New research: Beanz Meanz … – a healthier diet, a cleaner environment, and an innovative approach to UK food production

Research will tackle challenges of childhood obesity and sustainable food systems

A newly launched research project to help tackle the issue of unhealthy foods – which are high in fat, sugar and salt – will assess how nutritious beans can be grown in the UK, as part of a new, innovative approach to food production and the diet of the nation.

Beans grown in the UK would reduce the need for imported beans, such as haricots, and would therefore cut their carbon footprint.

The project, which is led by the University of Oxford’s Food Systems Transformation Group at the Environmental Change Institute, is a collaboration between the universities of Hull, Hertfordshire, Liverpool, Warwick and Oxford.

Professor Gerald Midgley, Co-Director of the Centre for Systems Studies at the University of Hull, is leading a strand of the research focused on systemic innovation – the co-ordination of innovations across multiple business organisations and other stakeholders to deliver a new set of interlinked products, services and ways to utilise them.

Professor Midgley said: “While the project is focused on a simple, newly-cultivated bean – it could have significant economic, health and environmental benefits, which will be assessed in the research.

“We particularly want to encourage children to eat more beans as an ingredient in healthier meals, to tackle the growing problem of childhood obesity, and build healthy habits that they can take back to their families.

“However, to realise this potential, a new food system has to be developed in the UK to grow the beans, deliver them to market and integrate them into our children’s diets.

“The part of the research led by Hull will look at how ‘systems thinking’ (holistic planning, looking at the local-to-global impacts of innovation, and supporting the collaboration of multiple organisations) can enhance the formation and co-ordination of this food system.

“Because the bean can be grown in the UK climate, it has the potential to reduce both the need for imported beans and their carbon footprint.”

Thinking beyond the can: Mainstreaming UK-grown beans in healthy meals (or BeanMeals for short), led by Dr John Ingram at the University of Oxford, is one of 11 projects in a new £14 million UKRI programme that aims to address the challenges of obesity and public health; sustainable food systems; and consumption patterns. The BeanMeals research project is one of the largest grants – at £2.2 million.

The BeanMeals project, which is based in Leicestershire, starts with the question of how to promote healthy diets through bean-based school meals, and then works backwards through the supply chain to bean processing and growing.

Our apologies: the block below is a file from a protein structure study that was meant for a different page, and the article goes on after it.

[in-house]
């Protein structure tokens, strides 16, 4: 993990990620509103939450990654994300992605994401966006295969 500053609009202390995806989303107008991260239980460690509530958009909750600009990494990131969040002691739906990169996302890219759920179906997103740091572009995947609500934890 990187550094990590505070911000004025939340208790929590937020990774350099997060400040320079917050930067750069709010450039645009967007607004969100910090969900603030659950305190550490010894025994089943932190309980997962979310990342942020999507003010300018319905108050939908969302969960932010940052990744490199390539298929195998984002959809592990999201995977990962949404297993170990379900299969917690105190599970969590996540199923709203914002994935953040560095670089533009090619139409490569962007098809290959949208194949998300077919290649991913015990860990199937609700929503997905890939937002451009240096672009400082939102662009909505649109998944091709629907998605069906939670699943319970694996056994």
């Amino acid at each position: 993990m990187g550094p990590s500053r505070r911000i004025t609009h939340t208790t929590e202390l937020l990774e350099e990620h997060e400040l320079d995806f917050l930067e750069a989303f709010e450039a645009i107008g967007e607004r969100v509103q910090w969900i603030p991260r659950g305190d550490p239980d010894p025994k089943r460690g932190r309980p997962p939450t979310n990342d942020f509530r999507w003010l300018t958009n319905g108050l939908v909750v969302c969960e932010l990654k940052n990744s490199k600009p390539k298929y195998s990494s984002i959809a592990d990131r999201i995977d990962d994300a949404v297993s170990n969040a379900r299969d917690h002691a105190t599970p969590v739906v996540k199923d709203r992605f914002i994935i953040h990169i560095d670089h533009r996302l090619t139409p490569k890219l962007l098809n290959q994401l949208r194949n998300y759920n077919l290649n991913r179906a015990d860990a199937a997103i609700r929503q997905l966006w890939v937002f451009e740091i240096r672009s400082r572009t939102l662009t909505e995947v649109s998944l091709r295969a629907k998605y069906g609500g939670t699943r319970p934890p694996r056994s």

Crossing research disciplines with innovation topics, the project aims to determine how best to bring about systemic innovation, as well as analyse the health, environment and enterprise benefits of the transformed system.

Dr John Ingram, Principal Investigator for BeanMeals, said: “BeanMeals has the potential to create wide-ranging impact, from systemic innovation in institutional catering and home-cooking through the use of healthier ingredients, to new public procurement practises and increased demand for locally grown products.

“We are looking forward to working with Leicestershire County Council, Leicester City Council, Food for Life and the Leicester and Leicestershire Enterprise Partnership (LLEP), and other local and national stakeholders. These organisations all see the potential for enhanced outcomes for health, enterprise and the environment.”

This latest investment is part of UKRI’s ‘Transforming UK Food Systems’ Strategic Priorities Fund (SPF) Programme, adding to the earlier £29 million awards across four large consortia projects and a Centre for Doctoral Training (CDT).

Professor Guy Poppy, Programme Director of the Transforming the UK Food Systems SPF Programme, said:

“The 11 new projects joining our consortia means we now have a network of more than 37 UK research organisations across England, Scotland, Wales and Northern Ireland. That network is also supported by approximately 200 additional stakeholder organisations, including private sector colleagues and other government departments and agencies.

“The range of projects engaged in the SPF Programme will help to address the complex challenges we face around dietary choice and methods of farming, and will help to ensure there is sustainable and healthy food for everyone in the UK.”

The BeanMeals research team pulls together expertise from UK research institutions, spanning areas such as food systems, agroeconomics, systemic innovation, food policy, legume breeding, public health and behaviour change:

  • John Ingram, University of Oxford (PI)
  • Gerald Midgley, University of Hull (CoI)
  • David Barling, University of Hertfordshire (CoI)
  • Angela Dickinson, University of Hertfordshire (CoI)
  • Charlotte Hardman, University of Liverpool (CoI)
  • Eric Holub, University of Warwick (CoI)
  • Monika Zurek, University of Oxford (CoI)

Find out more about the Transforming the UK Food System for Healthy People and a Healthy Environment SPF programme

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